Tony Bridwell is a Partner for Par, a leading management consulting firm, where he works with leaders to create greater accountability across the workforce and facilitates enterprise-wide culture change. tners In Leadership@BridwellTony
Leadership Is Easy, Right?
Here is what we know about being a leader: it's not easy. Just look at the data surrounding the concept of leadership.
A search on Amazon for leadership books reveal 219,889 options. A Google search reveals 781,000,000 results, in 0.40 seconds no less.
If leadership were easy, then we wouldn't need over 200,000 books and nearly one billion Google results on the topic. Yet, here we are adding one more idea to the vast array of ideas already in the ether--but I promise it's simple.
Let's cut to the chase. Here is what we know: being a leader is about influence. Our ability to lead is directly connected to our level of influence we have with other people. Influence can range on a continuum from positional power on one side to persuasive power on the other.
Positional power is a person's ability to influence others through the threat of power over others. The "I'm the boss; do it or else" scenario is the classic example of using positional power to lead. On the other end of the continuum is the idea of influencing others through various forms of persuasion, whether positive or negative (think inspiring followers versus deceiving followers).
Simplicity Always Wins
At the core of being a leader, there is one key principle we need to get right if we are going to find our maximum leadership influence. Leadership is about taking the complex and making it simple. That's it; you can drop the mic and leave the room-- but that's not everything.
Research confirms what people want most in their leader is honesty and integrity. However, people tend to be more easily swayed to follow a simple, clear message--even if the leader lacks honesty and integrity.
Let's reiterate this: People desire honesty and integrity but will follow simple and clear leaders, even if they lack honesty and integrity. It seems hard to believe, but just look at history for evidence.
From war to scandals to politics to corporate failures, some of the world's most destructive leaders were masters at using the simple message to influence followers, yet were completely devoid of integrity. And the results were catastrophic.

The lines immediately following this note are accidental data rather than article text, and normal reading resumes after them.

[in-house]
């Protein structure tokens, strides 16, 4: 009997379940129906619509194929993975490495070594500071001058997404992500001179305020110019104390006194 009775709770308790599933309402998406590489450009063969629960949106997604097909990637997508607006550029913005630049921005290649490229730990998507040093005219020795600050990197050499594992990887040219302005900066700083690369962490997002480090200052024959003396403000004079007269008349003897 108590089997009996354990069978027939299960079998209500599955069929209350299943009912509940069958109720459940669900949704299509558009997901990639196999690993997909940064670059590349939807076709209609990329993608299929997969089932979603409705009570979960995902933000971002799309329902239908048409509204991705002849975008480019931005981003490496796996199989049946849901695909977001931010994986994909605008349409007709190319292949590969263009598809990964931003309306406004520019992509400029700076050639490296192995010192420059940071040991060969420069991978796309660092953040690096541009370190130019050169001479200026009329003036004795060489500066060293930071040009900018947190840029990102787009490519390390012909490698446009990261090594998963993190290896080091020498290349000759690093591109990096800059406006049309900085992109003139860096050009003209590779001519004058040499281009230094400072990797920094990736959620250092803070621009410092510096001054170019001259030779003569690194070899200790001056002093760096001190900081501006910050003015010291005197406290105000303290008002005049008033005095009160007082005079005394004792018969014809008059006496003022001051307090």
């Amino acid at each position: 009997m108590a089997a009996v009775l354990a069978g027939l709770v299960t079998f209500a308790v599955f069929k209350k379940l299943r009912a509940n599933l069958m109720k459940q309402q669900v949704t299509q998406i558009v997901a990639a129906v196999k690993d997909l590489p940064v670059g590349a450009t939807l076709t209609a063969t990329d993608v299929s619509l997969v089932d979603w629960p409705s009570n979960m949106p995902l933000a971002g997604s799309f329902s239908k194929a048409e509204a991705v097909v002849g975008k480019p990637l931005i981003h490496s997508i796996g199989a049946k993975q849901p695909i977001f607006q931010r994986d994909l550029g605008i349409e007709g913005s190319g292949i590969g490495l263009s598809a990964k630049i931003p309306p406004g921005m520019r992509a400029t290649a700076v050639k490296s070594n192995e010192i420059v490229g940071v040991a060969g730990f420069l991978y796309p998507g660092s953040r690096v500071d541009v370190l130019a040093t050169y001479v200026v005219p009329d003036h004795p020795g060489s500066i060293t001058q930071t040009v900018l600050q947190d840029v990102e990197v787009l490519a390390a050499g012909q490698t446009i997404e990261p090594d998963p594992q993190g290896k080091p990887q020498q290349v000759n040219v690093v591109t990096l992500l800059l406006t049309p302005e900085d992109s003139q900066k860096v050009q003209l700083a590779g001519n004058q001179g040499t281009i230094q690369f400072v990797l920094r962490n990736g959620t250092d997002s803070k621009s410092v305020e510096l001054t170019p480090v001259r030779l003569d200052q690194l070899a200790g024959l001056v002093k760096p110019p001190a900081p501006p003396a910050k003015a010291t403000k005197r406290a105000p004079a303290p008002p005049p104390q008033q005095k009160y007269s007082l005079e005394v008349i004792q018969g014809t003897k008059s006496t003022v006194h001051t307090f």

Steps to Simple and Powerful Leadership
Desirable and sustainable results don't come from simple and clear leadership shrouded in dishonesty but come from a simple and clear message built on a foundation of integrity.
To maximize your leadership influence, you need to simplify your leadership style. Here's how:
1. Take the complexity out of all your messaging.
There are some basic messages you need to focus on.
First, your purpose, which is why you exist. People want to know what they are doing is meaningful. A simple, clear message is vital.
Second, clearly communicate your vision, which is where you are going and when you want to get there. Warning, if your vision talks about "how" you are going to do something, it is not simple or clear.
And third, you need to communicate the results you need to achieve. You should only have 3-4 clear, simple results that each and every follower is connected to. Here is your filter; these key results should be memorable, measureable, and meaningful.
2. Do everything with true integrity.
There is a phenomenon taking place within the leadership community, I refer to it as "situational integrity." Situational integrity is when leaders will allow their integrity to bend ever so slightly based on the situation they are in to gain the outcome they desire.
The danger with this practice is that over time, your true integrity loses its muscle memory and, in a blink, you find yourself on a path to severe consequences. Remain adamant against this tendency, and your followers will respect you more.
Like I stated before, leadership is not easy but can (and should) be simple. For some unknown reason, leaders feel the constant urge to overcomplicate the simplest things.
Often, when we over complicate something we are well intended. Our belief is we are adding value. In reality, we are adding confusion and complexity.
Stay focused on simple, and you will strengthen your leadership influence.